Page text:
Welcome to our film and media maker guest today

Thank you, Neill McKee, for honoring our Choices blog with your presence today. Also for writing us a guest post about how important writing about our careers and life stories is. Neill is currently on his Women on Writing book tour.

Here’a Neill:

The benefits of writing about your career and life story

by Neill McKee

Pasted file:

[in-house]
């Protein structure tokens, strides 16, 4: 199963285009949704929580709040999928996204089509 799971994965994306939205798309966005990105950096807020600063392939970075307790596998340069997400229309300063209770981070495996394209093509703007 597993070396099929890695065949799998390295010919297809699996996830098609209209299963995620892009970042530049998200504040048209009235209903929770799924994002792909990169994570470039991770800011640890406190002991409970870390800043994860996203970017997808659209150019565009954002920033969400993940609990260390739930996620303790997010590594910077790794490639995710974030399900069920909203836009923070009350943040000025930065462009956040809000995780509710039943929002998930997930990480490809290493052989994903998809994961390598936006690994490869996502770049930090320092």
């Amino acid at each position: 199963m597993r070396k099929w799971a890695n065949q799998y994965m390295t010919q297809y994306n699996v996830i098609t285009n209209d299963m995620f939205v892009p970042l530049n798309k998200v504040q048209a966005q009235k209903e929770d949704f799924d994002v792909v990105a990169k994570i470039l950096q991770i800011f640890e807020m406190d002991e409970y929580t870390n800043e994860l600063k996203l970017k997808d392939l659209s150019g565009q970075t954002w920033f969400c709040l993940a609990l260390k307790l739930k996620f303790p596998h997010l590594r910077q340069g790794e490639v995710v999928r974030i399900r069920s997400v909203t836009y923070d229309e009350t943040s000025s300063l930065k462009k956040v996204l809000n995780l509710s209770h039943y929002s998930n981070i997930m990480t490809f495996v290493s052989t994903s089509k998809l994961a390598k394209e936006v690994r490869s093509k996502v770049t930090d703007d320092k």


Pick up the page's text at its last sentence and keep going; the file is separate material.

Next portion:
As is documented in my travel memoir, early in my career, I became a filmmaker and later a multimedia producer. After 45 years of such work, I decided to switch to creative nonfiction. Many people become consultants in their specialized fields in their senior years, but I had little interest in that. I had all these stories in my head about my varied life: growing up in a small industrially-polluted town in Ontario, Canada, and learning how “to escape” its confinements and stinks; my searching years at university, not knowing what I wanted to do with my life; and then a dramatic transition when I became a volunteer teacher in Sabah, Malaysia on Borneo Island. That was followed by my life’s work in international development communication, living for a total of 18 years in Asia, Africa, and Russia, and visiting about 80 countries on short-term assignments. I wanted to write up these experiences and adventures before I forgot the details. I never kept a journal, but fortunately, my wife and I had saved many letters and I kept old trip reports, which I had embellished with many entertaining incidents during my travels. I also was able to find most of my films and multimedia creations online and put them on YouTube: https://www.neillmckeevideos.com. But how should I tackle all this in memoirs?